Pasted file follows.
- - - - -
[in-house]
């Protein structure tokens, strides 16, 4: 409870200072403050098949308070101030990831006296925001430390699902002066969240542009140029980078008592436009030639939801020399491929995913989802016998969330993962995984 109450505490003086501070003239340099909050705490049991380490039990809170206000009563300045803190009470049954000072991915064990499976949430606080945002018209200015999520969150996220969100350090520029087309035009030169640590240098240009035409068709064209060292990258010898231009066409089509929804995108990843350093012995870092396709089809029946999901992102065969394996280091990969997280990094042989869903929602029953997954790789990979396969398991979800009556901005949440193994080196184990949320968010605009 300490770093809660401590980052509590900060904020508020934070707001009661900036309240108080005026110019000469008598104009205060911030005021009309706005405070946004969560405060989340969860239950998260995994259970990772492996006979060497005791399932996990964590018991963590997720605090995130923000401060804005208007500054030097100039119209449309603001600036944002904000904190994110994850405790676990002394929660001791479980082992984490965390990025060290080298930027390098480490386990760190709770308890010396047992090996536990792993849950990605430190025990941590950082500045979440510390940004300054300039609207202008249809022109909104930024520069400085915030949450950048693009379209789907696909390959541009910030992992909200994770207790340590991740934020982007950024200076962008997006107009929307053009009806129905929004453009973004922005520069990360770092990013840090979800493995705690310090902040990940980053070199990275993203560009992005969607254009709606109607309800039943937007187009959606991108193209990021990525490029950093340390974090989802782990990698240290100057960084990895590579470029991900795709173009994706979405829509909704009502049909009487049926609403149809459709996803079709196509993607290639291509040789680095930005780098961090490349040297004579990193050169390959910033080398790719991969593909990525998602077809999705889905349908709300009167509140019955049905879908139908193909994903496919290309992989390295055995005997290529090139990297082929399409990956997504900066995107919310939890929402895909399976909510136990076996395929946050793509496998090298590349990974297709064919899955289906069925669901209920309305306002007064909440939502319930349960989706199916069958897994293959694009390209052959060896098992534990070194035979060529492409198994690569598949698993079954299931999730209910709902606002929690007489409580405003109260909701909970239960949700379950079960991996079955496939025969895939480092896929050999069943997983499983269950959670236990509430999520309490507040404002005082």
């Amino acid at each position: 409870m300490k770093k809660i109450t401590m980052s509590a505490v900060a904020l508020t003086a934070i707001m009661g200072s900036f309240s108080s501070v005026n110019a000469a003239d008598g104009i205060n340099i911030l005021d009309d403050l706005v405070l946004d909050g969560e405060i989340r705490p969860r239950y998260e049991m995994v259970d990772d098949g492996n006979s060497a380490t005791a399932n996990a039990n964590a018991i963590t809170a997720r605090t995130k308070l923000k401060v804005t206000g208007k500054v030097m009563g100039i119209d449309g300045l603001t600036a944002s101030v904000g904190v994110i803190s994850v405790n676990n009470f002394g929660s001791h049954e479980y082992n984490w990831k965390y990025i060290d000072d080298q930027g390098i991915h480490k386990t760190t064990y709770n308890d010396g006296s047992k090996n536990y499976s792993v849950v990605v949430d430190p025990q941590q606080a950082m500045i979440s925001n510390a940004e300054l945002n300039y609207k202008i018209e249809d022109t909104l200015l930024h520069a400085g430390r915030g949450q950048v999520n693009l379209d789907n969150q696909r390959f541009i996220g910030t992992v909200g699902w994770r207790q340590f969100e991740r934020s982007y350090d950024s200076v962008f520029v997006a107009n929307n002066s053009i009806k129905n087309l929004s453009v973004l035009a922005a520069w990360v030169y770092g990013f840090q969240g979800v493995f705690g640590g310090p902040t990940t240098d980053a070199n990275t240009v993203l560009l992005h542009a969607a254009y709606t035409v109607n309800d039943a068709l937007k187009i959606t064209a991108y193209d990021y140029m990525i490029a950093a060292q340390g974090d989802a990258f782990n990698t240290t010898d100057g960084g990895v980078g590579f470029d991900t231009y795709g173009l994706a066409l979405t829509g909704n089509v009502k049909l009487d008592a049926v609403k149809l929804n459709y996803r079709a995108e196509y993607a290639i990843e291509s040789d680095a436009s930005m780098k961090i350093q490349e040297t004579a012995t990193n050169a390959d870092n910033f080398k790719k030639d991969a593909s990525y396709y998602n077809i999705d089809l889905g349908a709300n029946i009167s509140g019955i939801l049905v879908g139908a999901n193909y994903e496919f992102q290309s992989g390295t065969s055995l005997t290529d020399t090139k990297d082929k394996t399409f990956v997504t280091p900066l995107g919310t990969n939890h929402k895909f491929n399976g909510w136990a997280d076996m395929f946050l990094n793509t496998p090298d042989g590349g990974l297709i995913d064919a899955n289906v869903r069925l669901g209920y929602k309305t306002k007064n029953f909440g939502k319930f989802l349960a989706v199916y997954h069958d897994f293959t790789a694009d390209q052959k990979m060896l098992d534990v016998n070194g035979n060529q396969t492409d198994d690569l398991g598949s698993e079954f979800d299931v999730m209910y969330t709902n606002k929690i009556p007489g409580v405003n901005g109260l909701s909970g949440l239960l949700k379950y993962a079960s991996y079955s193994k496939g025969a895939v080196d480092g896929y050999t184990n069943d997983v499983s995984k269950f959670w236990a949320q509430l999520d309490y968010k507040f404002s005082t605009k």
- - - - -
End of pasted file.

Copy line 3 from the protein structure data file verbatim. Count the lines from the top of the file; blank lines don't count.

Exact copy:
């Amino acid at each position: 409870m300490k770093k809660i109450t401590m980052s509590a505490v900060a904020l508020t003086a934070i707001m009661g200072s900036f309240s108080s501070v005026n110019a000469a003239d008598g104009i205060n340099i911030l005021d009309d403050l706005v405070l946004d909050g969560e405060i989340r705490p969860r239950y998260e049991m995994v259970d990772d098949g492996n006979s060497a380490t005791a399932n996990a039990n964590a018991i963590t809170a997720r605090t995130k308070l923000k401060v804005t206000g208007k500054v030097m009563g100039i119209d449309g300045l603001t600036a944002s101030v904000g904190v994110i803190s994850v405790n676990n009470f002394g929660s001791h049954e479980y082992n984490w990831k965390y990025i060290d000072d080298q930027g390098i991915h480490k386990t760190t064990y709770n308890d010396g006296s047992k090996n536990y499976s792993v849950v990605v949430d430190p025990q941590q606080a950082m500045i979440s925001n510390a940004e300054l945002n300039y609207k202008i018209e249809d022109t909104l200015l930024h520069a400085g430390r915030g949450q950048v999520n693009l379209d789907n969150q696909r390959f541009i996220g910030t992992v909200g699902w994770r207790q340590f969100e991740r934020s982007y350090d950024s200076v962008f520029v997006a107009n929307n002066s053009i009806k129905n087309l929004s453009v973004l035009a922005a520069w990360v030169y770092g990013f840090q969240g979800v493995f705690g640590g310090p902040t990940t240098d980053a070199n990275t240009v993203l560009l992005h542009a969607a254009y709606t035409v109607n309800d039943a068709l937007k187009i959606t064209a991108y193209d990021y140029m990525i490029a950093a060292q340390g974090d989802a990258f782990n990698t240290t010898d100057g960084g990895v980078g590579f470029d991900t231009y795709g173009l994706a066409l979405t829509g909704n089509v009502k049909l009487d008592a049926v609403k149809l929804n459709y996803r079709a995108e196509y993607a290639i990843e291509s040789d680095a436009s930005m780098k961090i350093q490349e040297t004579a012995t990193n050169a390959d870092n910033f080398k790719k030639d991969a593909s990525y396709y998602n077809i999705d089809l889905g349908a709300n029946i009167s509140g019955i939801l049905v879908g139908a999901n193909y994903e496919f992102q290309s992989g390295t065969s055995l005997t290529d020399t090139k990297d082929k394996t399409f990956v997504t280091p900066l995107g919310t990969n939890h929402k895909f491929n399976g909510w136990a997280d076996m395929f946050l990094n793509t496998p090298d042989g590349g990974l297709i995913d064919a899955n289906v869903r069925l669901g209920y929602k309305t306002k007064n029953f909440g939502k319930f989802l349960a989706v199916y997954h069958d897994f293959t790789a694009d390209q052959k990979m060896l098992d534990v016998n070194g035979n060529q396969t492409d198994d690569l398991g598949s698993e079954f979800d299931v999730m209910y969330t709902n606002k929690i009556p007489g409580v405003n901005g109260l909701s909970g949440l239960l949700k379950y993962a079960s991996y079955s193994k496939g025969a895939v080196d480092g896929y050999t184990n069943d997983v499983s995984k269950f959670w236990a949320q509430l999520d309490y968010k507040f404002s005082t605009k």